The more of these things you answer yes to, the more you will love this book. The story is that in the near future, global crises have wrecked the real world. People live in low-income trailer stacks (literally RV trailers stacked on top of one another.) As a result, many people live large parts of their life inside a virtual world. Think Second Life, but bigger. Started by one of the most successful video game companies, this world quickly became so popular it was being used as a virtual school, a playground, a place to do business, and a place where you could buy/build whatever you wanted. However, when the creator of this program dies, he leaves in his will a surprise for the users - he initiates a contest in which whoever solves it, takes over control of this world, in essence making them one of the most powerful and wealthy individuals in the world - both real and virtual. Soon everyone is combing through everything known about the creator to find clues on how to begin the hunt. Clans are formed, individuals are searching, and then there's IOI - an evil-corporation who wants to win so they can monetize this virtual world and force users to pay an access fee. After years of not finding even the first part of the puzzle, the books main character, Parzival, stumbles upon it. Even better since he is poor and cannot afford to teleport to other virtual planets, he finds it is on the same planet he is. And so the race begins.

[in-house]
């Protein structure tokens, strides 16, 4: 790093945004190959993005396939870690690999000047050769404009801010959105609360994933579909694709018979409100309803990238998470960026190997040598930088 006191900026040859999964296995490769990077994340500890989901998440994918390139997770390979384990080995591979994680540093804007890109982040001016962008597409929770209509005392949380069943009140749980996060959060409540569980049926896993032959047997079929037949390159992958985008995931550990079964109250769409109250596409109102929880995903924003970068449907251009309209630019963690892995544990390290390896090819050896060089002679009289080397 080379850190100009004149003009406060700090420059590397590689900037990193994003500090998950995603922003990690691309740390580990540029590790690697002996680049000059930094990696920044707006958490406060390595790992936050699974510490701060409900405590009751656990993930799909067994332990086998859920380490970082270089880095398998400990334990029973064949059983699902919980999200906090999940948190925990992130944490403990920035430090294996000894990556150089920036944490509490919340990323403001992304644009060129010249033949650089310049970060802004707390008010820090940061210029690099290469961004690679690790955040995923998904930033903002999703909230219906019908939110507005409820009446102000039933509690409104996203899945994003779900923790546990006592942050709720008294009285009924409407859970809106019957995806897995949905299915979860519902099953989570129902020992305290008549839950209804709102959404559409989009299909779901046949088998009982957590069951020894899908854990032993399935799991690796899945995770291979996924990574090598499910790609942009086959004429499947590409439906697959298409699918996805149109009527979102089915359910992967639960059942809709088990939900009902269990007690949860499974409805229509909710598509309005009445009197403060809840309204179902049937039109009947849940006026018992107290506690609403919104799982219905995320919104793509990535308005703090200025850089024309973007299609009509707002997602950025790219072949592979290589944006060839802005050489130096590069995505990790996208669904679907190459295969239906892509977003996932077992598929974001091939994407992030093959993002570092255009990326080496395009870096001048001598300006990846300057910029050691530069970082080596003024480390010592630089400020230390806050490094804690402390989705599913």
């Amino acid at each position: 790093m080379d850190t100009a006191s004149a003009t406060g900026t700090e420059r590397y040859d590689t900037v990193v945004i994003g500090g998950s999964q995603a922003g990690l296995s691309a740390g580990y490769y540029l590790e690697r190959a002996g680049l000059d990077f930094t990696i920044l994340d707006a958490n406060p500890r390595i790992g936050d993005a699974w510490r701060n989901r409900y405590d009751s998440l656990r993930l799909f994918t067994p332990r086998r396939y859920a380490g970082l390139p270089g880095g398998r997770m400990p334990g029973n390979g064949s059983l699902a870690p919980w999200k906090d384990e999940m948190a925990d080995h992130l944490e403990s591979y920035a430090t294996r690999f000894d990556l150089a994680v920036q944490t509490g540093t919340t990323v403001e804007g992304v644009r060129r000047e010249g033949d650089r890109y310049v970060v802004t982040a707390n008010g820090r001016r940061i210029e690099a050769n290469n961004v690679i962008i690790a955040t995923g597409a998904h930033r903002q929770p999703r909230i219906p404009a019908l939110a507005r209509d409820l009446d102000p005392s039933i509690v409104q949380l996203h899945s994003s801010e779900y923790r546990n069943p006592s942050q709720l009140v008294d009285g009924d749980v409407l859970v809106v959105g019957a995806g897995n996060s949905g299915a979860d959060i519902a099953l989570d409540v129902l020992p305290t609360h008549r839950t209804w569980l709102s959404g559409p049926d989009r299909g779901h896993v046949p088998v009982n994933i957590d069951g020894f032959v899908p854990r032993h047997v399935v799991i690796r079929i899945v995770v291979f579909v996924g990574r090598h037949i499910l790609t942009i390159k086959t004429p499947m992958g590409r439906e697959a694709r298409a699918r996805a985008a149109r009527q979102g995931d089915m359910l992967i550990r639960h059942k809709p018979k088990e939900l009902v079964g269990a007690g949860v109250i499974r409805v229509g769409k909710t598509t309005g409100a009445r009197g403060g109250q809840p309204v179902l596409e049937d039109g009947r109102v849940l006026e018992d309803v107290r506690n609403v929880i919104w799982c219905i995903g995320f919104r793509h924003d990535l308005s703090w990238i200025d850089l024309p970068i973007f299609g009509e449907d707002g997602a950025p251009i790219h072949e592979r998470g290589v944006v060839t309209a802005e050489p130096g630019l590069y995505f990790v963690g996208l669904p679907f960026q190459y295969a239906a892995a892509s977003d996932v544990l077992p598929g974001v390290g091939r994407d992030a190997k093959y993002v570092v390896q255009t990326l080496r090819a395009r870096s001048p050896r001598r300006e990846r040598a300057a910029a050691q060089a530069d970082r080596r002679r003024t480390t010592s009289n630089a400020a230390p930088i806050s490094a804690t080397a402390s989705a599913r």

Since the creator of the virtual world was a child of the 70's and 80's, everyone who is in the hunt has studied the geek culture of this period thoroughly. As a result, much of the virtual world is based on this culture. So you have high-tech worlds, fantasy worlds where magic works, PVP planets and non-PVP planets. Some are modeled after worlds in movies, some are modeled after the neighborhoods people remember from childhood. But throughout the entire book, there are nods to geek culture. Want an X-Wing, fly an X-Wing. Want a +1 Broadsword, you only need to find one. Want to attend a party with a zero-grav dance floor? No problem, if it can be programmed you can do it.